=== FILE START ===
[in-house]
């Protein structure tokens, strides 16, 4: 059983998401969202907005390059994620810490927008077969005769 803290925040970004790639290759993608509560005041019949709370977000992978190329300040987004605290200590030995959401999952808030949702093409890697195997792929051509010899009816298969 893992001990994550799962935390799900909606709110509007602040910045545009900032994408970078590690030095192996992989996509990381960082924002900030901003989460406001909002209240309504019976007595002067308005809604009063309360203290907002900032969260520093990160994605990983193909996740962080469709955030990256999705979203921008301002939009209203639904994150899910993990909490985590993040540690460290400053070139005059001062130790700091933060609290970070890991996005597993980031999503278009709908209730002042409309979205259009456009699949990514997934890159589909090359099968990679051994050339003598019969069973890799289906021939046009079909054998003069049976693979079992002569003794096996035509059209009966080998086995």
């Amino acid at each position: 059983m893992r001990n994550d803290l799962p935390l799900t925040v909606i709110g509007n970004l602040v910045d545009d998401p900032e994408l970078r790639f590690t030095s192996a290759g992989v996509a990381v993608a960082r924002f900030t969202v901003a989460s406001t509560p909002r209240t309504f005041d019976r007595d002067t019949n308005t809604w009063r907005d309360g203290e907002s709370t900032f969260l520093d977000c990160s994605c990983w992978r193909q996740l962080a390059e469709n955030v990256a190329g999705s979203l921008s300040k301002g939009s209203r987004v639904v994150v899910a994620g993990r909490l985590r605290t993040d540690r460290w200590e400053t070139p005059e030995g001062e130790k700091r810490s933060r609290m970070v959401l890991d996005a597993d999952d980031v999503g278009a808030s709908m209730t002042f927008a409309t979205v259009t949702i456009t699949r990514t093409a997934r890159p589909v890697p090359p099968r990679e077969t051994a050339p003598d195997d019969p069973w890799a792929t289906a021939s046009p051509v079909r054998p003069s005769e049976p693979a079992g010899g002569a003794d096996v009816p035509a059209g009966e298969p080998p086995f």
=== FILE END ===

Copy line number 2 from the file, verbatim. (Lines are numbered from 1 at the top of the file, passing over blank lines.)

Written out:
């Protein structure tokens, strides 16, 4: 059983998401969202907005390059994620810490927008077969005769 803290925040970004790639290759993608509560005041019949709370977000992978190329300040987004605290200590030995959401999952808030949702093409890697195997792929051509010899009816298969 893992001990994550799962935390799900909606709110509007602040910045545009900032994408970078590690030095192996992989996509990381960082924002900030901003989460406001909002209240309504019976007595002067308005809604009063309360203290907002900032969260520093990160994605990983193909996740962080469709955030990256999705979203921008301002939009209203639904994150899910993990909490985590993040540690460290400053070139005059001062130790700091933060609290970070890991996005597993980031999503278009709908209730002042409309979205259009456009699949990514997934890159589909090359099968990679051994050339003598019969069973890799289906021939046009079909054998003069049976693979079992002569003794096996035509059209009966080998086995």